What was the first film you saw that you realize you could be a filmmaker?
There is one, which happened later in my life. When I was 17 or 18 at cinema school, I was a big fan of Godard. I loved his films, and it was a moment in his life when he went back to films. He’d quit for a while to do political videos, and suddenly he was back. So I discovered his films and connected to them; it was incredible. But [François] Truffaut was not important to me — he belonged to the world of my parents, the grown-ups. I didn’t see his invention.
Then I started to work in cinema as a script writer and a DP and editor, and I remember there was a screening of “The 400 Blows.” I saw that so many times on TV, and in school, I knew everything about “The 400 Blows.” And suddenly I realized it was a film I’d never caught before. Now that I was in the cinema, I could see all the tricks, all the science and precision of it that I couldn’t see in the previous experience of the film I had before working in cinema. To me, it was an absolute revelation.
So I say the films of Truffaut, because that arrived so late in my life, I was 24 or 25, something like that. To me, it was Truffaut who found solutions in storytelling, and how to manage with camerawork, who taught me that. When I saw this film, I realized, “now I am able to direct a film, I will write something.”
What movie always makes you cry?
Tons of them! One is “Fanny and Alexander.” Another is “A Star is Born,” with Judy Garland. The film where I’m crying each time, and it’s terrible because I’m crying in the opening scene because I know the ending is so terrible is “Bird,” the Clint Eastwood movie about Charlie Parker. It’s so tragic, and to me it’s the perfect love story; it’s even better than “A Star Is Born.”
What movie always makes you scared?
Roman Polanski’s “Rosemary’s Baby” terrified me. [It’s like] I am this woman, and I’m pregnant with the devil and I’m terrified. I guess because I used to be a Catholic, and as a Catholic you’re scared to death when looking at the film. I just bought it, everything. I saw it again and again and each time I felt so uncomfortable, there’s something so sick, and the couple is terrifying, their relationship. I’m scared to death looking at it, really.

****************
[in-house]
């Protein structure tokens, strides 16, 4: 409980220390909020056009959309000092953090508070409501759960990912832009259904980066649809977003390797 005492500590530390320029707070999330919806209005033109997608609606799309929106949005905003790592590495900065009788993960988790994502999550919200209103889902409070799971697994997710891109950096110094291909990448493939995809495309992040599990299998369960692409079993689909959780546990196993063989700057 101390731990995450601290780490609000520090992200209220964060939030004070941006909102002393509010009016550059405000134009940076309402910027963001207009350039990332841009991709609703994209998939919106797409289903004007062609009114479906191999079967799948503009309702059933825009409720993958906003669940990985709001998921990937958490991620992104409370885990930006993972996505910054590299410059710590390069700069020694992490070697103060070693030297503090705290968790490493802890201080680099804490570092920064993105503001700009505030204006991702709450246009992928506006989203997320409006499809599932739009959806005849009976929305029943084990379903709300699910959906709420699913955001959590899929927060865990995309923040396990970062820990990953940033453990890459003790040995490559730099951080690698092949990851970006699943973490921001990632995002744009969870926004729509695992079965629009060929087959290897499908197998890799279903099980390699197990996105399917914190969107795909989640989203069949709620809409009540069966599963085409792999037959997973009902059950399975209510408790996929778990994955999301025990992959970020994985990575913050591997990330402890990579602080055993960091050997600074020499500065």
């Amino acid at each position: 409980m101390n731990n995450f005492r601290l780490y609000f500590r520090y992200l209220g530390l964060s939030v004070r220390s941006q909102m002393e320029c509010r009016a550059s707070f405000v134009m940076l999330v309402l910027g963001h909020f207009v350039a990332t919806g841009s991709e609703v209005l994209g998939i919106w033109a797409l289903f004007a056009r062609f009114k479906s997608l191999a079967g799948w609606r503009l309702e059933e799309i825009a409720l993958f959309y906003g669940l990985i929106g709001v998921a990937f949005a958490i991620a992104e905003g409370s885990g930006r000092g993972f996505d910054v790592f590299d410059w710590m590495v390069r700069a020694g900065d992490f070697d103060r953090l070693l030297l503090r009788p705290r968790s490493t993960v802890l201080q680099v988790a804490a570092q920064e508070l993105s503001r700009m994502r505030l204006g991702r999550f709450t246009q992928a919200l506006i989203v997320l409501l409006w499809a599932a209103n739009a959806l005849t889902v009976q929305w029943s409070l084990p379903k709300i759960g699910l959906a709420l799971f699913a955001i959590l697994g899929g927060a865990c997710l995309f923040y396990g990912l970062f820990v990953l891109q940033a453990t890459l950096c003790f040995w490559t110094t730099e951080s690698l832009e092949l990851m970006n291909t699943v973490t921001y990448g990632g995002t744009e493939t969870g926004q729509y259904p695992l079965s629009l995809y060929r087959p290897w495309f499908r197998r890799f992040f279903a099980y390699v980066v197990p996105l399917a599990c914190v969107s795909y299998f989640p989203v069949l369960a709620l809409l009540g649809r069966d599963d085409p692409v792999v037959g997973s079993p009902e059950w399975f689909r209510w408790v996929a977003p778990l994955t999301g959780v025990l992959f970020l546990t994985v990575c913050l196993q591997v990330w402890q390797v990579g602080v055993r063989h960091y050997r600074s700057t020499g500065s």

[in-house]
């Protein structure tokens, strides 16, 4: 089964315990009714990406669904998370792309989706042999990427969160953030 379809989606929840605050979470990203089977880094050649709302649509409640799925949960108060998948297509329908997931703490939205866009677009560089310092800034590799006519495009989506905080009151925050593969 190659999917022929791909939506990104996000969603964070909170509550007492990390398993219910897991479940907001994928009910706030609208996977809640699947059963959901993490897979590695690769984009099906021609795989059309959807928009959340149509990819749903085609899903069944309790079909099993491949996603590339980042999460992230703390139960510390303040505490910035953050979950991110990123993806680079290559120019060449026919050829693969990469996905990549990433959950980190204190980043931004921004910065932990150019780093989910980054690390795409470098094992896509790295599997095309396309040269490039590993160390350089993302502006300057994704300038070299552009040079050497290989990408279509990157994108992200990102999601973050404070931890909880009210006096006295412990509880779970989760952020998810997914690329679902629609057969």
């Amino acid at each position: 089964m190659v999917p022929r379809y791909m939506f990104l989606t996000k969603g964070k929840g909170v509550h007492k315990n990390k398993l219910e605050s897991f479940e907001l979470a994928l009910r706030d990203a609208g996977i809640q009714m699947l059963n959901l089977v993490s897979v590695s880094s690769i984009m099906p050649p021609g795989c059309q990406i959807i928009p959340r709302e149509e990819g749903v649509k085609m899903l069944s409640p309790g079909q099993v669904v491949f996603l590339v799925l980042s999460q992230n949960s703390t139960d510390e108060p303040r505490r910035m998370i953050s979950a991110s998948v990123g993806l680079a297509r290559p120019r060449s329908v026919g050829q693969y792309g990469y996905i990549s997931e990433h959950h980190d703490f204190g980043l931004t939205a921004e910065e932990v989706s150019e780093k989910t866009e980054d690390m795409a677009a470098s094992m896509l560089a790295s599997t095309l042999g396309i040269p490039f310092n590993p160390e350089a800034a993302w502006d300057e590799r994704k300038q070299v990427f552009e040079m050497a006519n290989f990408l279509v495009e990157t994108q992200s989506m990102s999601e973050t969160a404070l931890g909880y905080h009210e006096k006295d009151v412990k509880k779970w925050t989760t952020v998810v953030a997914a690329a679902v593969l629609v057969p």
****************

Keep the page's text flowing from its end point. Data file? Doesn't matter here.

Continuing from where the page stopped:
What film have you re-watched more than any other?
I’m a maniac, so when I like a movie, I see it again and again. The two films I’ve seen the most in my life are “Wild Strawberries” by Ingmar Bergman — I really know it, and have seen it tons of times. Another which might sound bizarre because the film is long, but I’ve seen it 15 or 20 times, is “Shoah.” It changed my life. I don’t think it just changed my life; I think the film changed the world. Godard used to say that eventually someone will be able to film the Holocaust process, and this film will change the political landscape. Claude Lanzmann directed [the film], and it was not expected. He was not well-known as a director. But this film changed everything about representation. This film shows the most terrifying event of the 20th century and we bear witness. The camerawork is so well done, the editing is amazing, a simple spiral of storytelling which made something invisible, visible. To me that is the definition of cinema: to make something visible when it is invisible.
What movie do you love that no one would expect you to love?
The question is, which one. At the New York Film Festival I was just discussing “Notting Hill,” with Julia Roberts in England. I have a real passion for “Notting Hill,” and I can prove that it’s a great film. People are surprised that I worship such a film, but I really love it. The scene with the chocolate cake is such a great dialogue, it’s a complex scene. And the great scene where they just got laid and they’re under a white sheet and she’s talking about why men are interested in feet, I love this scene. I love the whole film; it’s a great film.
What movie defined your coming-of-age or high school experience?
I can’t say one, but I would like to mention one thing. There was a gap between the mature spectators and the French critics about the “new Hollywood.” It struck me, because for us, it was such a wonder to see two or three films each with with new directors: Joe Dante, John Landis, Martin Scorsese, Brian De Palma, Michael Cimino. The list was endless!
The established French critics did not acknowledge this cinema. To me it was such an obvious mistake. I thought: How can you go on with your boring French films? In those days the films were not that good. I just had one hero, André Téchiné, who was the only one who was novelistic. I thought it was absurd, “Are you blind, don’t you see that ‘Raging Bull‘ is incredible — just new?” We didn’t know before “Raging Bull” that it was possible to film that way, to have such camerawork. Scorsese made it possible and the established critics didn’t like it. I wondered if they learned anything, because decades before they didn’t acknowledge Hitchcock, and then they were not acknowledging Coppola as one of the greatest artists alive. So I remember at this moment of my life, which has been really important, my dedication to the American cinema.
“My Golden Days” is now playing in limited release.